Kahoot is a great tool for reviewing and introducing content in your classes. Many students may already be familiar with it and excited about it!
Getting Started with Kahoot
Go to getkahoot.com to sign in and create your own Kahoots.
You can start your own with the New K! button, or you can search for other Kahoots that teachers have created with the Find Kahoots button.
If you choose to search for Kahoots, be careful! Anyone can make them, including students, so if you find one that seems perfect for your class make sure you look it over carefully, check for typos and correct/incorrect answers.
Making Your Own Kahoot
During creation you write the question, insert media, select correct answer(s), set a time limit, and decide whether or not to enter points.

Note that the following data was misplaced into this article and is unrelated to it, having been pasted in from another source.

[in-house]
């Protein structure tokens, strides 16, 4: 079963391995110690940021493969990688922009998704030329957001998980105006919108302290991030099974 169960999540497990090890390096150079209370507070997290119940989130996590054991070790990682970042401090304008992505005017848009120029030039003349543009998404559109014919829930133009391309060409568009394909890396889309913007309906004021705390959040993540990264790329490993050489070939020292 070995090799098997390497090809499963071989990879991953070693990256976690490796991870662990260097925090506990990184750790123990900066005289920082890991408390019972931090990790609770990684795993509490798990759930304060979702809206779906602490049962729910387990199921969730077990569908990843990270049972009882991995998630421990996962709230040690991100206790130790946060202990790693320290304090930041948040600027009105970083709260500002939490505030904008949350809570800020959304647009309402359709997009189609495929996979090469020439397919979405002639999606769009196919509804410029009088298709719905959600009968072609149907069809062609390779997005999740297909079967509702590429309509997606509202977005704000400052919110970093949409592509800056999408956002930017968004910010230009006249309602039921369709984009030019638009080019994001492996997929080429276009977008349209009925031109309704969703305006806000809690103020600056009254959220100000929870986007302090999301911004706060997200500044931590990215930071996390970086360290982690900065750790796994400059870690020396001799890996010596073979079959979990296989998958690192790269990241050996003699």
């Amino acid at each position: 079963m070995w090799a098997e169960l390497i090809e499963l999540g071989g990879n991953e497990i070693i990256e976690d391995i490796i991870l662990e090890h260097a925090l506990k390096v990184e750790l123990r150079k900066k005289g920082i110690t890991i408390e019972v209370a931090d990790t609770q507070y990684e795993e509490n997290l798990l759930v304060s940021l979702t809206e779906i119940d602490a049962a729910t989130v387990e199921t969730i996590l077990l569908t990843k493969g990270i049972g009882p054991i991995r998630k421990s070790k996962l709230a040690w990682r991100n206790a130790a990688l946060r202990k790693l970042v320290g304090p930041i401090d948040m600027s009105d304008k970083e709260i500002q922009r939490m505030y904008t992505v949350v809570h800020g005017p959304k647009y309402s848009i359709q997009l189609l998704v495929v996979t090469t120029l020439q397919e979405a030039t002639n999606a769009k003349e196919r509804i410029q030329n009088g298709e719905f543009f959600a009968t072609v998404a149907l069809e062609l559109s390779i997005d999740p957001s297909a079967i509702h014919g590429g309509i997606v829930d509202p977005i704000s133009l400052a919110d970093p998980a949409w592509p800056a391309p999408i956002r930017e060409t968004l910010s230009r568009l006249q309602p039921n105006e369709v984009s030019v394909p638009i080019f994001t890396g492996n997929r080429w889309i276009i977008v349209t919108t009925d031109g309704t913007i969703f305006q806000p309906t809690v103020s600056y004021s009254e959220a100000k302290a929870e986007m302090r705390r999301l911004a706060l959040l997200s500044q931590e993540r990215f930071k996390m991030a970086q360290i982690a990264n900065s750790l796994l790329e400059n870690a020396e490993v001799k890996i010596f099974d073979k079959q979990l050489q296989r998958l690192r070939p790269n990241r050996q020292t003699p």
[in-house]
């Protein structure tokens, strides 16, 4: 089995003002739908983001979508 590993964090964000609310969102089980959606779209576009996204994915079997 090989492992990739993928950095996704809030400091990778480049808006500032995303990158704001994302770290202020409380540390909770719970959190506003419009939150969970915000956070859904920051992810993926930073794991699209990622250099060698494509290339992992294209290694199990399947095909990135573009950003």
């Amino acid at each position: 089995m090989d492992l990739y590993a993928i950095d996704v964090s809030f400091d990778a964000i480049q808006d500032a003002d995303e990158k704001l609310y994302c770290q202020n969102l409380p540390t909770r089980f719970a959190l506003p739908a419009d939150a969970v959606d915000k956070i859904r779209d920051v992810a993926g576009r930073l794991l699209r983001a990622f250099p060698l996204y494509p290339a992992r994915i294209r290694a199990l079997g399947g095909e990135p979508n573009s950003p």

When you start the game, it’ll put a game pin up on your screen for your students. I suggest freezing the screen while they join in case they make poor choices. You can “kick” students from the game by clicking on their names, then that person’s screen will turn red.
Kahoot has also implemented a 2-step join process (students enter two different codes to join the game) which is handy. I haven’t experienced it personally, but colleagues have told me they have had students snap a picture of the join code, share it to their friends, then those extras appear in the game and just..throw it off by selecting random answers, or joining with inappropriate names. It’s just a handy security bonus.
When the game is done, a leaderboard will display the top scores. Then, you can have them rate the quiz for learning, fun, how they feel about it, and if they’d recommend it.
That’s all there is too it! There are a ton of already created games, and it’s easy to tweak any of the games to fit your classes exactly as you need.
My personal favorite way to use a Kahoot is to INTRODUCE content instead of a review! Whoa! Check out my post on Blind Kahoot!